Black Hole Mass vs. Galactic Bulge

From " Black Holes Shed Light On Galaxy Formation", ScienceDaily, 6/7/2000
For additional information, contact the Space Telescope Science Institute at http://www.stsci.edu/


  A study of galaxies has revealed that they appear to have formed around small black holes that then accumulated about 0.2% of the total mass of each galaxy. At that point, the angular momentum of the remaining 99.8% of each galaxy's mass prevented it from falling into the black hole, and instead, left it orbiting around its central singularity. Consequently, the masses of black holes are a function of the masses of their associated galaxies. Some super-size elliptical galaxies with large central bulges exhibit black holes with one to two billion solar masses, unlike our small-bulge Milky Way galaxy, with a central black hole estimated at a few million solar masses.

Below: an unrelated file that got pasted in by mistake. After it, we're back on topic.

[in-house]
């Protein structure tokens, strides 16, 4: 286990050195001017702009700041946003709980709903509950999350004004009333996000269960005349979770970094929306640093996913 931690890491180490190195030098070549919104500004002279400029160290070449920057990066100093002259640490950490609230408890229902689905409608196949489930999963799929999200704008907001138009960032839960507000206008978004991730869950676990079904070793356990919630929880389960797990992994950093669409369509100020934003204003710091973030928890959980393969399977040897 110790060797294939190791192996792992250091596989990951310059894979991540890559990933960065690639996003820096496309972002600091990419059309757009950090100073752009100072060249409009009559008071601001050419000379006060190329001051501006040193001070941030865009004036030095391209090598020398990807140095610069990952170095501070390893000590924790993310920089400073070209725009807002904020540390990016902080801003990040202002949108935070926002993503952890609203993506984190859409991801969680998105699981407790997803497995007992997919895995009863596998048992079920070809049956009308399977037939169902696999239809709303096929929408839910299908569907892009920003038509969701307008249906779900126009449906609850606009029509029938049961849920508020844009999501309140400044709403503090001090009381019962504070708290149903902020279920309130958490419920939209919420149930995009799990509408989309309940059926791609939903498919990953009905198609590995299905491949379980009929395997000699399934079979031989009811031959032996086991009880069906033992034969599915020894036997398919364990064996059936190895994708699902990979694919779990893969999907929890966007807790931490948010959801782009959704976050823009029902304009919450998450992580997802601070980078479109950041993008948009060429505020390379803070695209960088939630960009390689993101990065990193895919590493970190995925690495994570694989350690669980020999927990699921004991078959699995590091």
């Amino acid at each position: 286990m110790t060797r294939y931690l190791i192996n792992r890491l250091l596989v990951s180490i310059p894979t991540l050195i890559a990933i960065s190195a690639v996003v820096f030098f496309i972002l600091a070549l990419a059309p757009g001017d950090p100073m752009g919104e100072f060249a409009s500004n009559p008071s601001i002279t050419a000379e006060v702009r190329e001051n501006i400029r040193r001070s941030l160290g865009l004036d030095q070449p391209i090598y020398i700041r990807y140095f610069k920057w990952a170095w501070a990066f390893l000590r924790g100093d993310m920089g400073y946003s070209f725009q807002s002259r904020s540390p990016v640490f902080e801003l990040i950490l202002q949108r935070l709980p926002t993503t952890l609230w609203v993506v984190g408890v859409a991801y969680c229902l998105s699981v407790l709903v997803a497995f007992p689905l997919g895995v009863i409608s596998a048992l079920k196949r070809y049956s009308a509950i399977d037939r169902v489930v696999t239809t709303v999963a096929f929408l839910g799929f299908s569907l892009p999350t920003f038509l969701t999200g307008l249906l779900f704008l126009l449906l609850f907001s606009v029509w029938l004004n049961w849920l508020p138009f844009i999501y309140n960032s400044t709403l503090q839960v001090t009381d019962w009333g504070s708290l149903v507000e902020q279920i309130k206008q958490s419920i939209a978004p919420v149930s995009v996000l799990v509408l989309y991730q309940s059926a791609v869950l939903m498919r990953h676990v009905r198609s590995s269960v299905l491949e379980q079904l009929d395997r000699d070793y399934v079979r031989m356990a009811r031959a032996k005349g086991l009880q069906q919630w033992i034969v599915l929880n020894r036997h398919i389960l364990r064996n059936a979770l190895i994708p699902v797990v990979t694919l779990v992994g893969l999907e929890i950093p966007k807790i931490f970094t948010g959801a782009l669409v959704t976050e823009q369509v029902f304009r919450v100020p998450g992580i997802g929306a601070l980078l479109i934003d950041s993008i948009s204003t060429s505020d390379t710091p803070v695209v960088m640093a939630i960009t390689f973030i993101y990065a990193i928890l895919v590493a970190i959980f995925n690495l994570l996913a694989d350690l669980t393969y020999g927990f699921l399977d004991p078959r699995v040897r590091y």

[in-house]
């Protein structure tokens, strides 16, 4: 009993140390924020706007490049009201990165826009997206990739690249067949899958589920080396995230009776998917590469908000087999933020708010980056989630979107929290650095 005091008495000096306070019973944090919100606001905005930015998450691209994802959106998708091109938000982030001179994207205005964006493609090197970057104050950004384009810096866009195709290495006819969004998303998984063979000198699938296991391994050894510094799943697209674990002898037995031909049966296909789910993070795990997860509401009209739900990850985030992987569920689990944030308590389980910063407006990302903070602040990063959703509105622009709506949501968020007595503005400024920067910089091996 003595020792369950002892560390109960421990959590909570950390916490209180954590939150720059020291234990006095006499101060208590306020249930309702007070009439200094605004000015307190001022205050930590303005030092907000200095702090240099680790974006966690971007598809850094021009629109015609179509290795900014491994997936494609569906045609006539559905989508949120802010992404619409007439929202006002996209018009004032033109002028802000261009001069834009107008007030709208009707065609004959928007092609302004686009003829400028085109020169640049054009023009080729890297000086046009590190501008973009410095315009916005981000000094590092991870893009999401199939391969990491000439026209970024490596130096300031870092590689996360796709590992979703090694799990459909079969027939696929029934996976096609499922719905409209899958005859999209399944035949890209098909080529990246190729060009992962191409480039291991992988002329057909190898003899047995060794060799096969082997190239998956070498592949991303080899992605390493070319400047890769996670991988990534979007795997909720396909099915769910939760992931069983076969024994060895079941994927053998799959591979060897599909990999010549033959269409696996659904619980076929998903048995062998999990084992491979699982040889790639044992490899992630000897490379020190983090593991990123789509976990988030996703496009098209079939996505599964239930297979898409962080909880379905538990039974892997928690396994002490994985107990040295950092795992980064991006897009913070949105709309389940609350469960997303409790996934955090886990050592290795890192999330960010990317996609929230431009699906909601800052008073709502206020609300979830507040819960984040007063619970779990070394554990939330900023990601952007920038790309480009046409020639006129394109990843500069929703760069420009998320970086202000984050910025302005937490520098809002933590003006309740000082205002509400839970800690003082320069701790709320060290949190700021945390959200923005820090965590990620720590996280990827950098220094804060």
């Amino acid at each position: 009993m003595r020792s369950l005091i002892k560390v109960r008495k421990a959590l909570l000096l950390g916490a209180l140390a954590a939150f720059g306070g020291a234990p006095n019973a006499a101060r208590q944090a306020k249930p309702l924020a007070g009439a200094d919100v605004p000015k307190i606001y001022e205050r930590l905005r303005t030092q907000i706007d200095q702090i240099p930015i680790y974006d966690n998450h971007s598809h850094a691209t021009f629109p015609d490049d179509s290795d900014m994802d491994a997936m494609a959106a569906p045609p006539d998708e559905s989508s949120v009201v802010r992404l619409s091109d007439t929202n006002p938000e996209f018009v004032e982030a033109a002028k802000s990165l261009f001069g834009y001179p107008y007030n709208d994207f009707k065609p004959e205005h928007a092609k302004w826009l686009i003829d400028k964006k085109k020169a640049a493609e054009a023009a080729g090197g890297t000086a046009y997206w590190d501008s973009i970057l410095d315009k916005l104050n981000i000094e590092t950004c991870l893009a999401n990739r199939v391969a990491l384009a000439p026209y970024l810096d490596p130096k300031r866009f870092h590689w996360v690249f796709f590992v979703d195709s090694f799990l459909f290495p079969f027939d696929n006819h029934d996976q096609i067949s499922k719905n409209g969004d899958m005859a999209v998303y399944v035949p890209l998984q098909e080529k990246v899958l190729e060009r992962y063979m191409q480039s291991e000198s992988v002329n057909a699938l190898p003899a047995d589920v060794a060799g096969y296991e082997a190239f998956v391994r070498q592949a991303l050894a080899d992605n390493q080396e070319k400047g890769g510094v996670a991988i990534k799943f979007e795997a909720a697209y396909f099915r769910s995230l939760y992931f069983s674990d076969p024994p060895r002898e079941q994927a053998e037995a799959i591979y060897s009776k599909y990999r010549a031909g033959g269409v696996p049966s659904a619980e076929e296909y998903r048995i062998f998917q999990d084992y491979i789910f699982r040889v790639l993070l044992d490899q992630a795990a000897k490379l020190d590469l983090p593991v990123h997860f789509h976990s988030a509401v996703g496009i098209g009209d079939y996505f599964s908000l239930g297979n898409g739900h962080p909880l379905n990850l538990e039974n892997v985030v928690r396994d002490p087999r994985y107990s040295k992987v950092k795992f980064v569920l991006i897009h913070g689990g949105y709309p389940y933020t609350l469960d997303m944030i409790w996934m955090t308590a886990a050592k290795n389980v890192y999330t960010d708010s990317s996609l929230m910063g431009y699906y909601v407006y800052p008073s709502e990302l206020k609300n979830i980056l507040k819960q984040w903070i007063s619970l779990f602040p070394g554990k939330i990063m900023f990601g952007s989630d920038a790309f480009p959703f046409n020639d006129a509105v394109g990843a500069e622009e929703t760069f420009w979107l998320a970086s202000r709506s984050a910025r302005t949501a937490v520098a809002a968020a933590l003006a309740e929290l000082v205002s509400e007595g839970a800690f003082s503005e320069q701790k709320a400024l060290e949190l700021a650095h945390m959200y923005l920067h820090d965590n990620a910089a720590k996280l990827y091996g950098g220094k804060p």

The figure below  depicts this relationship.







    Another interesting conclusion is that in their early accretion phases, when matter was falling into them at a maximum rate, these black holes were quasars, or to say it another way, quasars may be black holes in their early accretion phases.


http://oposite.stsci.edu/pubinfo/pr/2000/22/content/0022cw.jpg

   The original press release may be found at http://oposite.stsci.edu/pubinfo/pr/2000/22.

   Additional Hubble information may be found at Hubble info